9. Yes, DFO does sign off on these things, at least on eastern Vancouver Island they do. You see, DFO is absolutely, 100% corrupt when it comes to delivering development permits. Again and again and again I have witnessed permits issued for work that would be illegal anywhere else in the world, and is in fact, illegal in Canada. Much of this can be traced back to one of a small handfull of DFO employees who work out of Nanaimo. I hope they all do jail time eventually.

  10. I hear you on that Guy – if you get a chance, check out the house at the mouth of the Black Creek near Miracle Beach Provincial Park. I can’t imagine how this guy got permission to build where he did and to extend his already massive breakwater from the shores of estuary into the banks of the creek itself. Seems he had a little problem with flooding … no problem getting permits.

  11. Hi to All and especially Dave Ingram:

    I stumbled on this site and was really interested in the photos and comments. As I am/was the owner of this property I can give some background. First of all, when I bought the property in the 1980’s, the old logging trails were being used as a dump site by the locals. It took over 25 one ton truckloads to the dump to clean up the site. There were no streams or creeks on the site, and no salmon or trout. There were ditches that were clogged with debris beside the old roads. I cleaned them. At some point in the process, Mike Roth who worked for the then District of Campbell River was involved with a “stream keepers” group, and signs identifying Caddisfly as well as several other “fly” creeks appeared around the community. The environmental consulting firm of Kamori – Wong was engaged and found no salmonid fish species, and also that the oxygen content of the water in the ditches was too low for salmonids to survive. It’s relatively easy to be critical when looking at a few pictures after or while development is occurring. Believe me, it is an entirely different circumstance when you are a retired City employee attempting to do the development.

  12. Thanks for this Ted – perhaps it might be a good idea to contact DFO or Streamkeepers to take the sign down? If it’s not an accurate assessment of the creek, it certainly doesn’t look good and there’s no reason for it to stay up.

  13. Hello Dave:
    I appreciate your reply and the comment regarding removing the sign. I agree that it is not relevant now, and my position is that it never was relevant. As for having it removed, requests initiated by persons such as yourself would probably be more successful than if I tried to have it done.
    Unfortunately, perceptions such as demonstrated by comment 5 persist. It starts of with, “I’m not really sure…” and then continues with assumptive pondering including… “I’m not really sure”, “it seems like… without any sort of mitigation”, “might still be used”, and “I really doubt”, and concludes with what looks like a cheap shot, “Parkway…. when it’s about the money you can always tell”.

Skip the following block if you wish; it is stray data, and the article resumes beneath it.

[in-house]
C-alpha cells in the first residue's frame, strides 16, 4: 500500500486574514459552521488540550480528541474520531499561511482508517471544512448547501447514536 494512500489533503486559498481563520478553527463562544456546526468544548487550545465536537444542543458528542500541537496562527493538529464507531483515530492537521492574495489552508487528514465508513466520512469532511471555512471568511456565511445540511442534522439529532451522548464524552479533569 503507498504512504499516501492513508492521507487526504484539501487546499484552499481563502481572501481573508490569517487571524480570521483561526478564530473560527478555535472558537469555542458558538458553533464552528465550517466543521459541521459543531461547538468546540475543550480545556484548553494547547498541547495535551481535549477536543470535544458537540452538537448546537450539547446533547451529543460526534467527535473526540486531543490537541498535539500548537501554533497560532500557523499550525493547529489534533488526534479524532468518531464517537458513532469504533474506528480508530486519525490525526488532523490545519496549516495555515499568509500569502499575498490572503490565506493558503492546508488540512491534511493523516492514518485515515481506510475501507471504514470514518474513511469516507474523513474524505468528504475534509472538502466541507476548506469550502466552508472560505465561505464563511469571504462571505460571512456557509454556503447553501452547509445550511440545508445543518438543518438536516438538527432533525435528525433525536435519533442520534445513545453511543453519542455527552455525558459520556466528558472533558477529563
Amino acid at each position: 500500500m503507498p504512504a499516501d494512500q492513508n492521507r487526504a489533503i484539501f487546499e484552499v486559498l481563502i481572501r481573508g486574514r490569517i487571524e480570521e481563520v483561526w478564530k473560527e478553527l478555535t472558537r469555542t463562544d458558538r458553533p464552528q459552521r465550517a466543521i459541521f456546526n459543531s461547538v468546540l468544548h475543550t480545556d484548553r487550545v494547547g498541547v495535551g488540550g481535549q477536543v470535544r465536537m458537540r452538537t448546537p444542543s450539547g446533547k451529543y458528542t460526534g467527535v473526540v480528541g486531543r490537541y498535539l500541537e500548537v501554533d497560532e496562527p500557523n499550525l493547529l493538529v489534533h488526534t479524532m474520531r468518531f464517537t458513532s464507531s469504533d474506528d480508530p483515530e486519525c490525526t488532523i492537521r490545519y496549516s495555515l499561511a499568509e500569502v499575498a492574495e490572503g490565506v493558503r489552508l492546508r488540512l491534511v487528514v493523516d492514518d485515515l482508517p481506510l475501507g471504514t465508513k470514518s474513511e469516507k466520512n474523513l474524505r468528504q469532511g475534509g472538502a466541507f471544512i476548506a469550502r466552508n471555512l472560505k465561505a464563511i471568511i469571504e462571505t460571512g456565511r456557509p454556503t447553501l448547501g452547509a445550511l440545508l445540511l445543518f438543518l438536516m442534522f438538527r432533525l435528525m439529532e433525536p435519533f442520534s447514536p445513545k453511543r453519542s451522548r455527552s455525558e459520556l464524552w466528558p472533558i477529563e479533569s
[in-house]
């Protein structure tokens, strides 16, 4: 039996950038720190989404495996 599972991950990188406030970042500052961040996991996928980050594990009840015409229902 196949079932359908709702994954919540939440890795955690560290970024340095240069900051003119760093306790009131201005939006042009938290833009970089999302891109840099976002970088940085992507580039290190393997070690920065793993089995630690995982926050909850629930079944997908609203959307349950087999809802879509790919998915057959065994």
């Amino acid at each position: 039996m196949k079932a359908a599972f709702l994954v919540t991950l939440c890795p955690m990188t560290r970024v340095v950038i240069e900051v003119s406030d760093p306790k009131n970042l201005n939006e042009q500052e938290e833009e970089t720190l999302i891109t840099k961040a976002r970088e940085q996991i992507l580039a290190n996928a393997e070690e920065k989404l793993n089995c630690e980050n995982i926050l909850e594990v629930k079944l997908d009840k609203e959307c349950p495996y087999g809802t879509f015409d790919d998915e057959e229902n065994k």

I consider it very irresponsible when otherwise credible people (with exceptional talents) and legitimate concerns about our environment, choose to publicize a circumstance without exercising journalistic responsibility by conducting appropriate research. It’s called due diligence. I would be happy to meet with you. Perhaps after getting all of the facts you might care to publish an apology.
    Ted Maxwell

  14. Thanks to Ted I dug a little deeper into this development and it’s impact on Caddisfly Creek – apparently there’s an article written about Caddisfly Creek that was originally published in the Courier Islander in the late 1990s that provides a good overview of the fate of the creek and I’m trying to track it down. I’ll do a followup post a little later, but it appears that quite a bit of work was done to assess the area north of the Jubilee Parkway before the development proceeded, and that things aren’t quite as black and white as I first thought.

    According to local residents there was once a very productive wetland in this area and it was ditched in order to “improve drainage.” Looks to me like the drainage problem has been “solved” permanently. As to the argument that a clean development is an improvement over degraded habitat, I would have to disagree. At least if an area is a “dump” it can still be cleaned out (as Ted stated in an earlier comment). Once the wetlands are drained, streams and ditches filled in, roads and houses built there is no going back. I personally don’t consider that to be progress.